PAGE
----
Last weekend, we reported on the mysterious $662 million outflow of tokens that suddenly hit FTX.
At the time, Nansen’s Alex Svanevik said, “It’s unclear exactly who’s making the transactions, but you wouldn’t expect to see these on-chain trades at this time.”
He said FTX’s main wallet was entirely drained of FTT.
Additionally, Reuters reported that SBF had a “backdoor” in FTX’s book-keeping system, which allowed him to move customer money around without triggering internal compliance or accounting red flags.
During the week, more details came out that suggested at least some of this outflow was in fact an apparently sanctioned transfer from FTX to Bahamian regulators – who rejected the exchange’s US bankruptcy filing and took possession of some of the assets.
“[There is] credible evidence that the Bahamian government is responsible for directing unauthorized access to the Debtors’ systems for the purpose of obtaining digital assets of the Debtors—that took place after the commencement of these cases,” read the filing, signed by new FTX CEO John Ray, famous for handling the liquidation of Enron.
The company went on to say that its co-founders Sam Bankman-Fried and Gary Wang were recorded saying that Bahamanian regulators instructed the pair to make “certain post-petition transfers” and that such assets were “custodied on FireBlocks under control of [the] Bahamian government.”
Securities Commission Addresses FTX Statement on Bahamian Withdrawals pic.twitter.com/OZKWwicSuN
— Securities Commission of The Bahamas (@SCBgov_bs) November 12, 2022
However, although initial reports suggested that all of the funds in question might be in the custody of securities regulators in the Bahamas, Chainalysis poured cold water on this theory however, stating:
“Reports that the funds stolen from FTX were actually sent to the Securities Commission of The Bahamas are incorrect. Some funds were stolen, and other funds were sent to the regulators.”
And as Bloomberg reported earlier in the week, the hackers who stole the funds have become one of the world’s largest holders of the Ether token.
According to security specialists PeckShield, a wallet linked with the exploit swapped about another $49 million of stablecoins – mainly Dai – for Ether on Tuesday. That lifted the attacker’s Ether haul to 228,523 or about $288 million – the 35th largest stash of the coin, according to data from analytics platform Etherscan.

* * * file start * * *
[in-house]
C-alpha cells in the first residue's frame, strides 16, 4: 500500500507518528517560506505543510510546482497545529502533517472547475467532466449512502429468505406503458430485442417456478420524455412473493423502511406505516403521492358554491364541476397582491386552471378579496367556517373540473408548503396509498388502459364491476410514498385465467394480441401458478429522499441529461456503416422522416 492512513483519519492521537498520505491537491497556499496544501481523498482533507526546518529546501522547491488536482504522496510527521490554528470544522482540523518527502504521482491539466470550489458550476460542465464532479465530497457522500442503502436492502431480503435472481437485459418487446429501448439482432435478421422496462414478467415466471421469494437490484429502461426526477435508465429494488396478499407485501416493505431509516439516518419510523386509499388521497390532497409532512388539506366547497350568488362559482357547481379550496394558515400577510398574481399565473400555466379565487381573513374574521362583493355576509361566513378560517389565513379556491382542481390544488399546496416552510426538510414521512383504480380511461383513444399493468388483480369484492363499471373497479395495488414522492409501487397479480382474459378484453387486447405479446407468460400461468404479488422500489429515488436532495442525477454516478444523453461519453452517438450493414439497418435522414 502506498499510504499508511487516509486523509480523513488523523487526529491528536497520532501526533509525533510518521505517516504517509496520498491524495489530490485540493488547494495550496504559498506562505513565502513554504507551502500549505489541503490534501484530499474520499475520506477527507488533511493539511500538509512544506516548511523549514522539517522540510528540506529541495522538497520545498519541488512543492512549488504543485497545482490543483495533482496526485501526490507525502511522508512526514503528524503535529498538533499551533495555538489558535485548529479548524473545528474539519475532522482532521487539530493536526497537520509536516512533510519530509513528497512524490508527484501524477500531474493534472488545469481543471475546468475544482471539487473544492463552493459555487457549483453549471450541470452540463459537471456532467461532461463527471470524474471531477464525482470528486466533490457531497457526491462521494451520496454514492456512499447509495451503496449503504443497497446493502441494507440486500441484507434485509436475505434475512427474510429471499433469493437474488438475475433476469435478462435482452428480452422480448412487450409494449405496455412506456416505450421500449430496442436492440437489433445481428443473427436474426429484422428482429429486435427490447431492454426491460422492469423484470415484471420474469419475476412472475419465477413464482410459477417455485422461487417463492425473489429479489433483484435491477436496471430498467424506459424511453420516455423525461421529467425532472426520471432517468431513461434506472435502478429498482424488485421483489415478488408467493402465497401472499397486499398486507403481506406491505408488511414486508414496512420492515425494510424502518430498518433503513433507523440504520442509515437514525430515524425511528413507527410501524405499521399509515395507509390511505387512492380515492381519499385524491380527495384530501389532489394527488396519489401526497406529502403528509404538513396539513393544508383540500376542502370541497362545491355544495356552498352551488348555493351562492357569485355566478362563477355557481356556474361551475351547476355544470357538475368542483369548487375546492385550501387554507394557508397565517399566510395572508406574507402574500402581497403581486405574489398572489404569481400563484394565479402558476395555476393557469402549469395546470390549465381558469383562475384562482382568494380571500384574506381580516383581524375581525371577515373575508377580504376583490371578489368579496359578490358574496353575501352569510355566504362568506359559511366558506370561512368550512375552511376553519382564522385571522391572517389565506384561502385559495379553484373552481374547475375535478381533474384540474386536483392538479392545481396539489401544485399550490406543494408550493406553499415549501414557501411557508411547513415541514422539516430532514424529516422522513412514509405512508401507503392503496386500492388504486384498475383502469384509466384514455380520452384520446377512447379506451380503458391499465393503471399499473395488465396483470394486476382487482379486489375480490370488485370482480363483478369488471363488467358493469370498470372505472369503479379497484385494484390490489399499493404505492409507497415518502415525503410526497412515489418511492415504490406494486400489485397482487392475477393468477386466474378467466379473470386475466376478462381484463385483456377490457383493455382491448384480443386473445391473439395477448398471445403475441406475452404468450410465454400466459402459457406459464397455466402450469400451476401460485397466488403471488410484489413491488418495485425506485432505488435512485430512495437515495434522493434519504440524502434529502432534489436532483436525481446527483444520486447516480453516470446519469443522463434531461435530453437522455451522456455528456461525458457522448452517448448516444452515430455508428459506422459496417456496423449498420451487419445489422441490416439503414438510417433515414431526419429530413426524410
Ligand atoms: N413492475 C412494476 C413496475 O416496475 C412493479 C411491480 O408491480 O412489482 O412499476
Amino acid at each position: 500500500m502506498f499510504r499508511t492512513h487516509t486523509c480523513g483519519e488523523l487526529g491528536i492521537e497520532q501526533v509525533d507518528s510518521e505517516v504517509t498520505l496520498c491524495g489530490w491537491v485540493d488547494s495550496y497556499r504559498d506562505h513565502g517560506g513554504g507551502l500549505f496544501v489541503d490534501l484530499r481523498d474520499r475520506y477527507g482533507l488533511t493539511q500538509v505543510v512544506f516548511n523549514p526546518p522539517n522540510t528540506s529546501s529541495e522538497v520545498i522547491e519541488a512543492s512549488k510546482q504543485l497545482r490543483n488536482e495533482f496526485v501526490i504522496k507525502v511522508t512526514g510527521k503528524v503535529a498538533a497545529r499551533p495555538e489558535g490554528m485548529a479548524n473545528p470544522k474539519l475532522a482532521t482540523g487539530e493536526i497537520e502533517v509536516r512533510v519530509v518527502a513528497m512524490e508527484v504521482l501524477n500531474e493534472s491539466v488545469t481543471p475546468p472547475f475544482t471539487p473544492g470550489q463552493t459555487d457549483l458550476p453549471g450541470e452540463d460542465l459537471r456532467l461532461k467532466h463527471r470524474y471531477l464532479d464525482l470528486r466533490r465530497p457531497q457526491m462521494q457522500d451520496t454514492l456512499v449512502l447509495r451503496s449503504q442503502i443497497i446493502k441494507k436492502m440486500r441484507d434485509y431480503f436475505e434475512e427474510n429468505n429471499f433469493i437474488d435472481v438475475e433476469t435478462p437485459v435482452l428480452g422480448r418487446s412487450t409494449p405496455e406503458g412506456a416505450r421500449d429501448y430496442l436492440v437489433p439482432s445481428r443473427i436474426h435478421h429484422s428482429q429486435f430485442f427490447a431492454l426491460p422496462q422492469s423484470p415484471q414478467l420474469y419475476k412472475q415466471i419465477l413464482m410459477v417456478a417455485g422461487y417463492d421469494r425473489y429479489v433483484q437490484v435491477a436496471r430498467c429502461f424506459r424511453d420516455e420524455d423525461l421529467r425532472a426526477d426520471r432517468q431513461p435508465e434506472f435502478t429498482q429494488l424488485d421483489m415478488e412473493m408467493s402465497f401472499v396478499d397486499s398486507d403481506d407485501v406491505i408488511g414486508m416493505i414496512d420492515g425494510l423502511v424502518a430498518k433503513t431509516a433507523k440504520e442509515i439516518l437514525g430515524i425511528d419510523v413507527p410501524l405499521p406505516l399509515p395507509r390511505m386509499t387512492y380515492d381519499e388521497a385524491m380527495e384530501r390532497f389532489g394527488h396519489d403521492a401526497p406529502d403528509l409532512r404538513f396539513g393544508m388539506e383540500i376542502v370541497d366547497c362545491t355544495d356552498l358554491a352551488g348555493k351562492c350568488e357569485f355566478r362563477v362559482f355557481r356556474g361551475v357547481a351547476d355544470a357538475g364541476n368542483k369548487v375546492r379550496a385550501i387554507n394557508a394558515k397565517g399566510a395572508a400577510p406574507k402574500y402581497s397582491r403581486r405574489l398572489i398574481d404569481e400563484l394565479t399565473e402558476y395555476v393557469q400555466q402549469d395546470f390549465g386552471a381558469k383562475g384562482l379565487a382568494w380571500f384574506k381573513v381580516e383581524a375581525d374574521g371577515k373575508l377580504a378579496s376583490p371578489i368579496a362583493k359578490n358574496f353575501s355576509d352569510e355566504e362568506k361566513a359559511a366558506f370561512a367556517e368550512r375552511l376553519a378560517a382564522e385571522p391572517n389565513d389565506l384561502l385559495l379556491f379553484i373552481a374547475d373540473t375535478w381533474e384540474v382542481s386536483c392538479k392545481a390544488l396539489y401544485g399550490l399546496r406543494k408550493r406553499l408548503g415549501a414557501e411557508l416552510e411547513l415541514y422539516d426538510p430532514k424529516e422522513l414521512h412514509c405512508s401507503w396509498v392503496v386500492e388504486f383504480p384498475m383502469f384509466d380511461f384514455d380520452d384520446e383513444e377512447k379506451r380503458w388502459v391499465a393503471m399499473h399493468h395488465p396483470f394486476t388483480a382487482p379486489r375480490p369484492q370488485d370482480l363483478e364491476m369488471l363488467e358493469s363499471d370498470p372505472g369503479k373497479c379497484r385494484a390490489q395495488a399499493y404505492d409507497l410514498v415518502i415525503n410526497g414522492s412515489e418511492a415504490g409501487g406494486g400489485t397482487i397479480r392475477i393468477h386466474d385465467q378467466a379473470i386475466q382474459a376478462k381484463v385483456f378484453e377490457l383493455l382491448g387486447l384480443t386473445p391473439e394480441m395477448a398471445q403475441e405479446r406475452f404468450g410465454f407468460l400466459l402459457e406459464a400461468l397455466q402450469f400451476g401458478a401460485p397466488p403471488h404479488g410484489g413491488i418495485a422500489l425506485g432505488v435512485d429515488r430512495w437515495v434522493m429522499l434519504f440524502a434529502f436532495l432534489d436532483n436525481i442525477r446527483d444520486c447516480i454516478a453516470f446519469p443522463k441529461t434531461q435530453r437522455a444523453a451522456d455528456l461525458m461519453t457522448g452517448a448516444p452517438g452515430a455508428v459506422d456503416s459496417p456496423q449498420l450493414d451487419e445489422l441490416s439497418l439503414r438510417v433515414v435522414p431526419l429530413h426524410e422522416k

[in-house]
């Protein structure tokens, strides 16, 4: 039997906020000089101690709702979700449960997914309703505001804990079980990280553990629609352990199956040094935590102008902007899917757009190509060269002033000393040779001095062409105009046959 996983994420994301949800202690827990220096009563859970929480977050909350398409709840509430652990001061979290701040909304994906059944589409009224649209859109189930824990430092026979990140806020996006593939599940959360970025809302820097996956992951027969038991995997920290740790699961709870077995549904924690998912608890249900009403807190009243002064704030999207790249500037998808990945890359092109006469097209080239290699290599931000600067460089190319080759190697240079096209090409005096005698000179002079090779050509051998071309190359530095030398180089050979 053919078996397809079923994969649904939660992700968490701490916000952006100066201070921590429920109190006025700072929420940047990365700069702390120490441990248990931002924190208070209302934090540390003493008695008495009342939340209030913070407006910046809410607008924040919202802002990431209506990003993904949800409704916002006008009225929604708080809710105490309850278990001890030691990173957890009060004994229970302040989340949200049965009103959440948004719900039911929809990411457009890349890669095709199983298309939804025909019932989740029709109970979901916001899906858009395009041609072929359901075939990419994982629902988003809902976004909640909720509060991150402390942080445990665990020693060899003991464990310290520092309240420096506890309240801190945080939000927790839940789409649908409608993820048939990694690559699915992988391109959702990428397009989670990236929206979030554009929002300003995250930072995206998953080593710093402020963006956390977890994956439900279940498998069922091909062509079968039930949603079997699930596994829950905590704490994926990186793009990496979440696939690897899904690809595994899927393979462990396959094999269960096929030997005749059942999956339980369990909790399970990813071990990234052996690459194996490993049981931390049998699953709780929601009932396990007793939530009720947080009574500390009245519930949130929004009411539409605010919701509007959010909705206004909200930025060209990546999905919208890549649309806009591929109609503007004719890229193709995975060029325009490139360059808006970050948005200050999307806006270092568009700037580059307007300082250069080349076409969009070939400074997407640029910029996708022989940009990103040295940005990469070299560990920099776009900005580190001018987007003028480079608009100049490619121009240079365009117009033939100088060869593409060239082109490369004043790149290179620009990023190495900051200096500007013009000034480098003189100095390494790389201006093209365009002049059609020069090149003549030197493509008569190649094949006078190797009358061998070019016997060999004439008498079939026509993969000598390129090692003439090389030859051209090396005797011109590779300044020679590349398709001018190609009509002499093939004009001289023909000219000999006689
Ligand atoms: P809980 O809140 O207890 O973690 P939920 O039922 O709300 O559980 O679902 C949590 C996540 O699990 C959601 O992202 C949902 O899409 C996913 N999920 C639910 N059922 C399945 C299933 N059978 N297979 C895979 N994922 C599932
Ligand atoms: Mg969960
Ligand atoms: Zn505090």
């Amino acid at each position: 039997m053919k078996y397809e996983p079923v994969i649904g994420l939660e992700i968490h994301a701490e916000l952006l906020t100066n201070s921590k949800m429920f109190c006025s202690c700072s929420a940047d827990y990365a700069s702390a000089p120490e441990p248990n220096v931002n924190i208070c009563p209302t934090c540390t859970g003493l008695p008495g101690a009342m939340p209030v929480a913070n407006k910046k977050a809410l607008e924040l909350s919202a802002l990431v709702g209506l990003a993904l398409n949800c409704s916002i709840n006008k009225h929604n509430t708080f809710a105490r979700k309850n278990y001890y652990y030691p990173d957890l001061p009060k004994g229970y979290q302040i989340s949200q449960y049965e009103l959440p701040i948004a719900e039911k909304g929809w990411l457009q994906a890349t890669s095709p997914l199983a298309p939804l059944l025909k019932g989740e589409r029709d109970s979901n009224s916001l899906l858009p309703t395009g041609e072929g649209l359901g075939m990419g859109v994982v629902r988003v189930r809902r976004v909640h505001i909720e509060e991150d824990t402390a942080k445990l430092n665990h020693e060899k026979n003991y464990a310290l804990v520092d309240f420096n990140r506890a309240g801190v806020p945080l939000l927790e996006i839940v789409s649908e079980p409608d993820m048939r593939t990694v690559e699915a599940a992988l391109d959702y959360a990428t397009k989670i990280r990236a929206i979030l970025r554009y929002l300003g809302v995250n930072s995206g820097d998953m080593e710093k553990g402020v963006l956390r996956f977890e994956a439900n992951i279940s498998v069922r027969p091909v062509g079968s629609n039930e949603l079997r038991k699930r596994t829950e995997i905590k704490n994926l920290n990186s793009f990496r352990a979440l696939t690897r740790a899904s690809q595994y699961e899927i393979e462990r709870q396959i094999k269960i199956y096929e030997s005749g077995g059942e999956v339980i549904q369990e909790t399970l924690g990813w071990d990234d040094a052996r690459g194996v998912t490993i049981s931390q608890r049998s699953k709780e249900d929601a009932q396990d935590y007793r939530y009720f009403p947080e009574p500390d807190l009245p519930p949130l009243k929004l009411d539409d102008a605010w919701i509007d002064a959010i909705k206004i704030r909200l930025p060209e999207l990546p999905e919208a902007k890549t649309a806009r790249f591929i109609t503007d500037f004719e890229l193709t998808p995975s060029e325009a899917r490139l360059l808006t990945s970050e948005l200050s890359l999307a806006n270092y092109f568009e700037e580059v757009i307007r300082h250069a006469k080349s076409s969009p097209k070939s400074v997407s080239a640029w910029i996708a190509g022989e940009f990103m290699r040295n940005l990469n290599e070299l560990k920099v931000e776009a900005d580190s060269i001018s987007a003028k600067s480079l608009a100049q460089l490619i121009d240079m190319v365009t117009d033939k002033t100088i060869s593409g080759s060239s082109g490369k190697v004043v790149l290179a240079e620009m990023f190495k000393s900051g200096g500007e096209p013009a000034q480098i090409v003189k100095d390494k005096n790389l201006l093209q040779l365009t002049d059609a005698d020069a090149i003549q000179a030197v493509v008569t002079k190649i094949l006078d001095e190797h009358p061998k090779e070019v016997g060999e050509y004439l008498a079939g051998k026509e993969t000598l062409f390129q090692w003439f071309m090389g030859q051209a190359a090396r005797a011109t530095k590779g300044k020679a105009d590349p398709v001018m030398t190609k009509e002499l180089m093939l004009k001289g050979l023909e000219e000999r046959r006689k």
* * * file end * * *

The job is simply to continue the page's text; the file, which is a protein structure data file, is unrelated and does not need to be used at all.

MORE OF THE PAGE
#PeckShieldAlert FTX Accounts Drainer has swapped 48.27M $DAI (~$48.36M) to 37.57k $ETH (~$47.69M) on Ethereum
Arbitrary loss: -$671,424.25
FTX Accounts Drainer currently holds 228,523.83 $ETH (~$288M) and makes the address become the 35th largest holder of ETH pic.twitter.com/8oukNomdDf
— PeckShieldAlert (@PeckShieldAlert) November 15, 2022
The hacker reportedly transferred some funds using the crypto exchange operated by Kraken, which said it had been in touch with law enforcement about the matter.
But now, as Coinpedia.org reports, the FTX hacker has begun to liquidate those holdings creating significant downward pressure on Ethereum’s price.
As PeckShield further detailed earlier today, the FTX hacker is swapping ETH for BTC via renBTC bridge protocol…
#PeckShieldAlert FTX Accounts Drainer 1 currently holds 200,735.1 $ETH (~$235.5M) & drops to the 37th largest holder of $ETH (from 27th)
FTX Accounts Drainer 1 has transffered 50k $ETH (~$58.5M) to 0x866E, then 0x866E swapped these $ETH for ~3,517 $renBTC and bridged out pic.twitter.com/Qokr8bQrvg
— PeckShieldAlert (@PeckShieldAlert) November 20, 2022
You can monitor the FTX Hacker’s moves here…
You can keep an eye on the ren bridge here: https://t.co/8Lqjtt1W34
I assume that each time Hacker Wallet 1 transfers fresh ETH to Wallet 2, we should expect continued dumping shortly thereafter
Hacker Wallet 1: https://t.co/q2bl56LoKQ
Hacker Wallet 2: https://t.co/189Yk9lwXY
— kamikaz ΞTH 🦇🔊 (@kamikaz_ETH) November 20, 2022
Notably, renBTC liquidity is not deep enough for the FTX Hacker to dump all his ETH. If renBTC minting is disabled, the liquidity can’t be refilled, so the hacker may speed up.
Which is perhaps why, as @kamikaz_ETH notes, the FTX Hacker is now steadily dumping ETH on-chain – which is why we are seeing the sudden purges in Ethereum’s price.
It’s hard to know how sophisticated the FTX Hacker is, but Ren protocol announced earlier (completely by coincidence with no connection to the ongoing ETH dump) that they will be disabling renBTC mints soon
That gives the hacker an incentive to dump the ETH asap https://t.co/YKBSD1KWyY
— kamikaz ΞTH 🦇🔊 (@kamikaz_ETH) November 20, 2022
This could be a problem for ETH as if 50k ETH drove the drop from $1220 to $1160, the remaining 200k ETH could do some more serious damage to price.
FTX itself has tweeted to urge exchanges to block these transfers from the FTX Hacker…
(2/2) Exchanges should take all measures to secure these funds to be returned to the bankruptcy estate.
— FTX (@FTX_Official) November 20, 2022
Finally, one source suggested that perhaps the FTX Hacker realized that The Office of Foreign Assets Control (OFAC) can sanction the address where they are holding the hacked ETH and thereby make the ETH worthless…
As 76% of validators (and rising) enforce OFAC sanctions – accordingly they wouldn’t include ETH transactions from sanctioned addresses…
The FTX exploiter, who has been dumping all other drained assets for ETH, is now one of the largest holders in the world, with 228,523 ETH ($284.82m) currently in their wallet.
Everyone should keep an extremely close eye on what happens next… pic.twitter.com/SAP3UkyVaa
— Dylan LeClair 🟠 (@DylanLeClair_) November 15, 2022
Hence the sudden urgency to discard the ETH for bitcoin via RenBTC bridge …
Probably they had a tip off that OFAC is planning to do this tomorrow…
Now who would have the political connections with the administration to know that info in advance?